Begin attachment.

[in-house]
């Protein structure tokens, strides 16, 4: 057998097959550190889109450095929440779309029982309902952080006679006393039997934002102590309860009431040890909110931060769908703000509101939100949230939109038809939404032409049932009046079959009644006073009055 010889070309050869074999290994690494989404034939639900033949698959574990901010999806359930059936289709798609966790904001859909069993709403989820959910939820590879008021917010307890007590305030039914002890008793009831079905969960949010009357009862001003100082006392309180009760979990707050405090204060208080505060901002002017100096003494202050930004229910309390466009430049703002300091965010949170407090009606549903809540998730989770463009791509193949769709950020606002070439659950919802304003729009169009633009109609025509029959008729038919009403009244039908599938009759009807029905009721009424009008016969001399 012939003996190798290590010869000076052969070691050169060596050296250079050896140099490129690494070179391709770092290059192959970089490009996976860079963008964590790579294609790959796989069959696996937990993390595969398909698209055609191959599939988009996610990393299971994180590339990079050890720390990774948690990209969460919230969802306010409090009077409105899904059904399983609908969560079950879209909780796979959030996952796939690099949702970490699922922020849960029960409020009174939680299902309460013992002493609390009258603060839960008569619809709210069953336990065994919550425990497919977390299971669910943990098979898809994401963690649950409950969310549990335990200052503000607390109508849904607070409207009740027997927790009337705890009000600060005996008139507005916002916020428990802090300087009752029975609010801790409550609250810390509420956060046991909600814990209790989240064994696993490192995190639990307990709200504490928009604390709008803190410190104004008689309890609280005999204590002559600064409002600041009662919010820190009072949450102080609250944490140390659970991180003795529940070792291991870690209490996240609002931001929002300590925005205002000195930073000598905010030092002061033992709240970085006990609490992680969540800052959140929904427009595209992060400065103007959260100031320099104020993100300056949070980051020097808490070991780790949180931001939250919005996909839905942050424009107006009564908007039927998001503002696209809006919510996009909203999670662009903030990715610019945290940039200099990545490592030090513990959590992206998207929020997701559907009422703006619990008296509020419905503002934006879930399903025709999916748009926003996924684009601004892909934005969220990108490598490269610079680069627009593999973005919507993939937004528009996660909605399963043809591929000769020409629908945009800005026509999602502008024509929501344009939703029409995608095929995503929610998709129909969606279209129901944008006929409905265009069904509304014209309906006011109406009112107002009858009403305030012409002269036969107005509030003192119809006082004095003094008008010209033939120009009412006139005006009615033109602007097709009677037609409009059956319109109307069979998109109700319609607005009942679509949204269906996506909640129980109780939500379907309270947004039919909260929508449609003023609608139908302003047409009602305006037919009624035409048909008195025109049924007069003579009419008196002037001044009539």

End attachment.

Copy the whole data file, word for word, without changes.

[in-house]
């Protein structure tokens, strides 16, 4: 057998097959550190889109450095929440779309029982309902952080006679006393039997934002102590309860009431040890909110931060769908703000509101939100949230939109038809939404032409049932009046079959009644006073009055 010889070309050869074999290994690494989404034939639900033949698959574990901010999806359930059936289709798609966790904001859909069993709403989820959910939820590879008021917010307890007590305030039914002890008793009831079905969960949010009357009862001003100082006392309180009760979990707050405090204060208080505060901002002017100096003494202050930004229910309390466009430049703002300091965010949170407090009606549903809540998730989770463009791509193949769709950020606002070439659950919802304003729009169009633009109609025509029959008729038919009403009244039908599938009759009807029905009721009424009008016969001399 012939003996190798290590010869000076052969070691050169060596050296250079050896140099490129690494070179391709770092290059192959970089490009996976860079963008964590790579294609790959796989069959696996937990993390595969398909698209055609191959599939988009996610990393299971994180590339990079050890720390990774948690990209969460919230969802306010409090009077409105899904059904399983609908969560079950879209909780796979959030996952796939690099949702970490699922922020849960029960409020009174939680299902309460013992002493609390009258603060839960008569619809709210069953336990065994919550425990497919977390299971669910943990098979898809994401963690649950409950969310549990335990200052503000607390109508849904607070409207009740027997927790009337705890009000600060005996008139507005916002916020428990802090300087009752029975609010801790409550609250810390509420956060046991909600814990209790989240064994696993490192995190639990307990709200504490928009604390709008803190410190104004008689309890609280005999204590002559600064409002600041009662919010820190009072949450102080609250944490140390659970991180003795529940070792291991870690209490996240609002931001929002300590925005205002000195930073000598905010030092002061033992709240970085006990609490992680969540800052959140929904427009595209992060400065103007959260100031320099104020993100300056949070980051020097808490070991780790949180931001939250919005996909839905942050424009107006009564908007039927998001503002696209809006919510996009909203999670662009903030990715610019945290940039200099990545490592030090513990959590992206998207929020997701559907009422703006619990008296509020419905503002934006879930399903025709999916748009926003996924684009601004892909934005969220990108490598490269610079680069627009593999973005919507993939937004528009996660909605399963043809591929000769020409629908945009800005026509999602502008024509929501344009939703029409995608095929995503929610998709129909969606279209129901944008006929409905265009069904509304014209309906006011109406009112107002009858009403305030012409002269036969107005509030003192119809006082004095003094008008010209033939120009009412006139005006009615033109602007097709009677037609409009059956319109109307069979998109109700319609607005009942679509949204269906996506909640129980109780939500379907309270947004039919909260929508449609003023609608139908302003047409009602305006037919009624035409048909008195025109049924007069003579009419008196002037001044009539």